(10) Practice and competitive facilities.

(11) Medical services.

(12) Housing facilities.

(13) Dining facilities.

(14) Scholarships.

(15) Publicity.

(c) Whether a postsecondary educational institution has effectively accommodated the athletic interests and abilities of members of both sexes shall be assessed in any one of the following ways:

(1) Whether intercollegiate level participation opportunities for male and female students are provided in numbers substantially proportionate to their respective enrollments.

(2) Where the members of one sex have been and are underrepresented among intercollegiate athletes, whether the institution can show a history and continuing practice of program expansion that is demonstrably responsive to the developing interest and abilities of the members of that sex.

(3) Where the members of one sex are underrepresented among intercollegiate athletes, and the institution cannot show a history and continuing practice of program expansion as required in paragraph (2), whether the institution can demonstrate that the interests and abilities of the members of that sex have been fully and effectively accommodated by the present program.

(d) Nothing in this section shall be construed to invalidate any existing consent decree or any other settlement agreement entered into by an educational institution to address gender equity in athletic programs.

(e) Nothing in this section shall be construed to require a public postsecondary educational institution to require competition between male and female students in school-sponsored athletic programs.

(f) If an educational institution must cut its athletic budget, the educational institution shall do so consistently with its legal obligation to comply with both state and federal gender equity laws.

(g) It is the intent of the Legislature that the three-part test articulated in subdivision (c) be interpreted as it has been in the policies and regulations of the Office of Civil Rights in effect on January 1, 2003.

(Amended by Stats. 2004, Ch. 183, Sec. 81. Effective January 1, 2005.)

66271.9.
  

(a) The California Community Colleges and the California State University shall, and a satellite campus of these systems and the University of California are encouraged to, provide reasonable accommodations on their respective campuses for a lactating student to express breast milk, breast-feed an infant child, or address other needs related to breast-feeding. Reasonable accommodations under this section include, but are not limited to, all of the following:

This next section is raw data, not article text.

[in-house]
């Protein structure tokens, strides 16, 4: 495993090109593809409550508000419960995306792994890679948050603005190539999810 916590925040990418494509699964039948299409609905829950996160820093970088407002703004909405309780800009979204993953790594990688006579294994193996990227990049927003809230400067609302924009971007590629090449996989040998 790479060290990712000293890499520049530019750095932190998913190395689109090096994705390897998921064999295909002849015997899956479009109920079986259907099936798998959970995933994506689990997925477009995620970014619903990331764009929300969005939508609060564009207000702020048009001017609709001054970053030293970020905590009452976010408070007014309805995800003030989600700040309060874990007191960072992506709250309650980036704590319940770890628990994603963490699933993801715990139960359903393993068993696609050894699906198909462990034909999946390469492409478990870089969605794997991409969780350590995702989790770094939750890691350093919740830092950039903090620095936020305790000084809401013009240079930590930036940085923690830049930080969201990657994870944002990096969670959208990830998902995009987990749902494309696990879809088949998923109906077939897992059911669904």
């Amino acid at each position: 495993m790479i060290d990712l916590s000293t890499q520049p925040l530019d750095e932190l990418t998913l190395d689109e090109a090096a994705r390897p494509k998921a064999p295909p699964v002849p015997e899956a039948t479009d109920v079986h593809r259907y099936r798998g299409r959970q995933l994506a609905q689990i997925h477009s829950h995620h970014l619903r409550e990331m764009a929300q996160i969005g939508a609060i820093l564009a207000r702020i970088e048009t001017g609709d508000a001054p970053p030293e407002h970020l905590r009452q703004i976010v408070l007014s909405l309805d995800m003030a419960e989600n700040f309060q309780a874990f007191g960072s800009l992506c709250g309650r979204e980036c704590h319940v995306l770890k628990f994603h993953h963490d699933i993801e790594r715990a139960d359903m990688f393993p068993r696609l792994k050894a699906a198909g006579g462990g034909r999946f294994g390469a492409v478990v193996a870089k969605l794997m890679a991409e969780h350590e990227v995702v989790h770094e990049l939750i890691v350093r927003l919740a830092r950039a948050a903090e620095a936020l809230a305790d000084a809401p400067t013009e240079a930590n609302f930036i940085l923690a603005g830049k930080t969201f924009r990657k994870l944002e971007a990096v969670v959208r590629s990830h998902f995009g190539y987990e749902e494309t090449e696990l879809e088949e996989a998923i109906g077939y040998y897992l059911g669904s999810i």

(1) Access to a private and secure room, other than a restroom, to express breast milk or breast-feed an infant child. The room shall have a comfortable place to sit and have a table or shelf to place equipment described in paragraph (3).

(2) Permission to bring onto a college or university campus a breast pump and any other equipment used to express breast milk.

(3) Access to a power source for a breast pump or any other equipment used to express breast milk.

(b) Lactating students on a college or university campus shall be provided a reasonable amount of time to accommodate their need to express breast milk or breast-feed an infant child.

(c) A campus of the California Community Colleges or the California State University may use an existing facility to meet the requirements specified in subdivision (a).

(d) Students shall not incur an academic penalty as a result of their use of the reasonable accommodations specified in this section, and shall be provided the opportunity to make up any work missed due to such use.